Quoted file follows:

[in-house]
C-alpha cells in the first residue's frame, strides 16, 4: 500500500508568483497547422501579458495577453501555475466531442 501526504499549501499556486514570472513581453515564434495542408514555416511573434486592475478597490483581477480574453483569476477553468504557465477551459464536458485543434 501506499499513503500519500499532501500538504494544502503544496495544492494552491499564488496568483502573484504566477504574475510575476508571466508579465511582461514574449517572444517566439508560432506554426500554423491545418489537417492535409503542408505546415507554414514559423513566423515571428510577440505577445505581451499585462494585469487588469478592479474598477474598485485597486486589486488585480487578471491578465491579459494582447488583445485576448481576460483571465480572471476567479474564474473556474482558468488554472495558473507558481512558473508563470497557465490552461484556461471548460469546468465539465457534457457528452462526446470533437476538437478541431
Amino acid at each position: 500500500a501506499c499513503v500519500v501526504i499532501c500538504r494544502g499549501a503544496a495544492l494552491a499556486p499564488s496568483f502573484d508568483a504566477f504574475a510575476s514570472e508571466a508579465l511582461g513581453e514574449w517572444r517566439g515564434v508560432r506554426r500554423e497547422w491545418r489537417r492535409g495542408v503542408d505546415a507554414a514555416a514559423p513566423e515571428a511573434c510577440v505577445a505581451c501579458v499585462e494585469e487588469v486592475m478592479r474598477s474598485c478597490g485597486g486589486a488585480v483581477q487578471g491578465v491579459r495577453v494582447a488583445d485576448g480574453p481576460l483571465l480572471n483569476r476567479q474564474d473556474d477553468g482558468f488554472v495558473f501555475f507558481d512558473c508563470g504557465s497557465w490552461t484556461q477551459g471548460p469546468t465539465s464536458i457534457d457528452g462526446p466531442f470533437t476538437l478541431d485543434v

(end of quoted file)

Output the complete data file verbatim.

[in-house]
C-alpha cells in the first residue's frame, strides 16, 4: 500500500508568483497547422501579458495577453501555475466531442 501526504499549501499556486514570472513581453515564434495542408514555416511573434486592475478597490483581477480574453483569476477553468504557465477551459464536458485543434 501506499499513503500519500499532501500538504494544502503544496495544492494552491499564488496568483502573484504566477504574475510575476508571466508579465511582461514574449517572444517566439508560432506554426500554423491545418489537417492535409503542408505546415507554414514559423513566423515571428510577440505577445505581451499585462494585469487588469478592479474598477474598485485597486486589486488585480487578471491578465491579459494582447488583445485576448481576460483571465480572471476567479474564474473556474482558468488554472495558473507558481512558473508563470497557465490552461484556461471548460469546468465539465457534457457528452462526446470533437476538437478541431
Amino acid at each position: 500500500a501506499c499513503v500519500v501526504i499532501c500538504r494544502g499549501a503544496a495544492l494552491a499556486p499564488s496568483f502573484d508568483a504566477f504574475a510575476s514570472e508571466a508579465l511582461g513581453e514574449w517572444r517566439g515564434v508560432r506554426r500554423e497547422w491545418r489537417r492535409g495542408v503542408d505546415a507554414a514555416a514559423p513566423e515571428a511573434c510577440v505577445a505581451c501579458v499585462e494585469e487588469v486592475m478592479r474598477s474598485c478597490g485597486g486589486a488585480v483581477q487578471g491578465v491579459r495577453v494582447a488583445d485576448g480574453p481576460l483571465l480572471n483569476r476567479q474564474d473556474d477553468g482558468f488554472v495558473f501555475f507558481d512558473c508563470g504557465s497557465w490552461t484556461q477551459g471548460p469546468t465539465s464536458i457534457d457528452g462526446p466531442f470533437t476538437l478541431d485543434v